disabilities

Public Domain/Wikimedia

Any public building erected in recent years includes ramps and other devices to get people in wheelchairs inside with minimal effort. 

So we've adjusted our physical spaces, but how about our literature?  The depictions of people with disabilities are changing there as well, and University of Oregon Associate Professor Betsy Wheeler is observing and assisting the changes. 

Wheeler's work includes studies of disabilities in literature, but also postwar (WWII) literature and culture, including comic books. 

She is our guest in this month's edition of cUriOus: Research Meets Radio. 

MANCC

Andromeda and Venus sound like great characters to build a dance around.  Now add wheelchairs. 

That is exactly what the art/architecture/social justice group Kinetic Light is doing with its work "DESCENT." 

The piece will have its West Coast debut at the Britt Festivals on Friday (September 29), after Kinetic Light spends five days in residence at Crater Renaissance Academy in Central Point. 

Saddle Up For Access

Jun 17, 2016
Access Adventure

The National Park system celebrates its first century this year, with ceremonies across the system.

It's a chance to observe the spectacular places we've protected; places that all too often were inaccessible to people with disabilities. 

The great John Muir was an advocate for conservation, but wheelchairs were not foremost on his mind.  His grandson, Michael Muir, is the founder and executive director of Access Adventure, bringing people with disabilities and horses together for outdoor recreation.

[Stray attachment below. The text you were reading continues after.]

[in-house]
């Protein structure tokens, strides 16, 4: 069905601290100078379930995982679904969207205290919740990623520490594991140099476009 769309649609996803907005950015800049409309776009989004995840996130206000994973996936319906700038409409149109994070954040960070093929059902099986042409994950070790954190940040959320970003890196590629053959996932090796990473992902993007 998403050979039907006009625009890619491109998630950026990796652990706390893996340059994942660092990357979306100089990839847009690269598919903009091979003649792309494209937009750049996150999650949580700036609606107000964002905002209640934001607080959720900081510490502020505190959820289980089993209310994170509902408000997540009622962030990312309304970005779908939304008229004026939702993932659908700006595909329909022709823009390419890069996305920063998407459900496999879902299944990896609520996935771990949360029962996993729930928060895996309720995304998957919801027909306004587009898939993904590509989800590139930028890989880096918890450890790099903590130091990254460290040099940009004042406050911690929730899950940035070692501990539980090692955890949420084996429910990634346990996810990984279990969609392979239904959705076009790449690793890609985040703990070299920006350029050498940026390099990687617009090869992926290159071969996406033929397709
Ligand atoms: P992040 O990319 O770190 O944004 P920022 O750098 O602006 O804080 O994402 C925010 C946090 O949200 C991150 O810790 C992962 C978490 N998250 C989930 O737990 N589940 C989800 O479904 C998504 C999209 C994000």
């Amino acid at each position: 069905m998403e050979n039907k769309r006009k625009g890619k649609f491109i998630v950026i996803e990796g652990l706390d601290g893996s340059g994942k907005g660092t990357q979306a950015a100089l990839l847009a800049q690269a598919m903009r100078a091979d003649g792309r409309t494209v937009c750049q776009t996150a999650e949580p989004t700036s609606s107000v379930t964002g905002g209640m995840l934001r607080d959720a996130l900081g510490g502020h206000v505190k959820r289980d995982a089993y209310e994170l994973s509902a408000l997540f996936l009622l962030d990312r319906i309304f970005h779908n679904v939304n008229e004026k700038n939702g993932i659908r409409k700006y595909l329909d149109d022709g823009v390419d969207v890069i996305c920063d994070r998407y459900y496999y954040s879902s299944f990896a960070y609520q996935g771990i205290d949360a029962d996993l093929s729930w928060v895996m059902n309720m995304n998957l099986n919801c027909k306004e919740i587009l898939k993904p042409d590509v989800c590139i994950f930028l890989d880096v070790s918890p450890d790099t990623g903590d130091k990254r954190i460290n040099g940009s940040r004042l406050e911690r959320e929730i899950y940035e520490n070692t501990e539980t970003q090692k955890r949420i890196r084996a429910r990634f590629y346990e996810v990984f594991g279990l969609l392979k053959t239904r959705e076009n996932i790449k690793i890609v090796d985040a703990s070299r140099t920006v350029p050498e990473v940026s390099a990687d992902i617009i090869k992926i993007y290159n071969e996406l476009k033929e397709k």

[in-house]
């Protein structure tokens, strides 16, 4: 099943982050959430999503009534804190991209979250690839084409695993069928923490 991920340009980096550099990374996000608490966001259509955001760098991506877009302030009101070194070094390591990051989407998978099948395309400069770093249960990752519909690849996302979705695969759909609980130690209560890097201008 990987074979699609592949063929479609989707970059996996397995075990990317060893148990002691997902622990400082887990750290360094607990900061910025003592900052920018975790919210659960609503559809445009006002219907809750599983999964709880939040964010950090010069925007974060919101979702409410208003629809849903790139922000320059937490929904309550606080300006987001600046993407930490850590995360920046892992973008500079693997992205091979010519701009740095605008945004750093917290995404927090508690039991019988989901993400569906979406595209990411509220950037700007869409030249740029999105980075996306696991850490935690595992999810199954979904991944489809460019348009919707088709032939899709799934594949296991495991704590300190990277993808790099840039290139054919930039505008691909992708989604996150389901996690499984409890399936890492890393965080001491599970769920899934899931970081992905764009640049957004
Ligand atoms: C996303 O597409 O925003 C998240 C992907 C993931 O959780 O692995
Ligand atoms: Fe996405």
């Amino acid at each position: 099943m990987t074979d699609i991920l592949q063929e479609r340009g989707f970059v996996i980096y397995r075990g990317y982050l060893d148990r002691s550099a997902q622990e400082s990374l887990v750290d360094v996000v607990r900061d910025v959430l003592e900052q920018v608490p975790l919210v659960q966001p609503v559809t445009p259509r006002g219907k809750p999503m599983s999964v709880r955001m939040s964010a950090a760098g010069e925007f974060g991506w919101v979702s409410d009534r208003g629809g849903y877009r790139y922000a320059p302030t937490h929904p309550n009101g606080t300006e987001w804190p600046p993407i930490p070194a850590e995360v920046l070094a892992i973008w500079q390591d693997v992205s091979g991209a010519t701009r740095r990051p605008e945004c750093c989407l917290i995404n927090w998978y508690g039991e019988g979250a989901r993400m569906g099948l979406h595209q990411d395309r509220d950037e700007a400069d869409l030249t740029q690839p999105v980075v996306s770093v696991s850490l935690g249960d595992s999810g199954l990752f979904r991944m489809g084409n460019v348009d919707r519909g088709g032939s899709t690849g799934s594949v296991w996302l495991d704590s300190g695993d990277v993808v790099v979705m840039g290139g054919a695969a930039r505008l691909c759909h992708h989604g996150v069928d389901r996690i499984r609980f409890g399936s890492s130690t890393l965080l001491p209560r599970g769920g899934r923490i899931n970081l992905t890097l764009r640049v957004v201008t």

Learning About Life With A Disability

Feb 3, 2016
U.S. Army/Public Domain

In our time, kids have gotten used to the idea of sharing classrooms with kids with disabilities; children in wheelchairs are not segregated from the student population like they once were. 

But there's still room for all students to understand what life is like with a disability of some kind. 

That's why the Medford School District is running an "Ability Awareness Campaign" through the end of February. 

Fourth graders will get to experience short periods without sight or without speech, or with some other disability. 

Getting People To Talk About Disabilities

Jan 18, 2016
Wikimedia

We used to be rather unkind to people with disabilities in our society.  It wasn't so long ago the term "cripple" was still socially acceptable.

Times change, and so have attitudes about disabilities and the people who bear them. 

Oregon Humanities' "Conversation Project" brings the issue to communities around the state, led by Jill Crawford Hurt, who inherited a family neuropathy.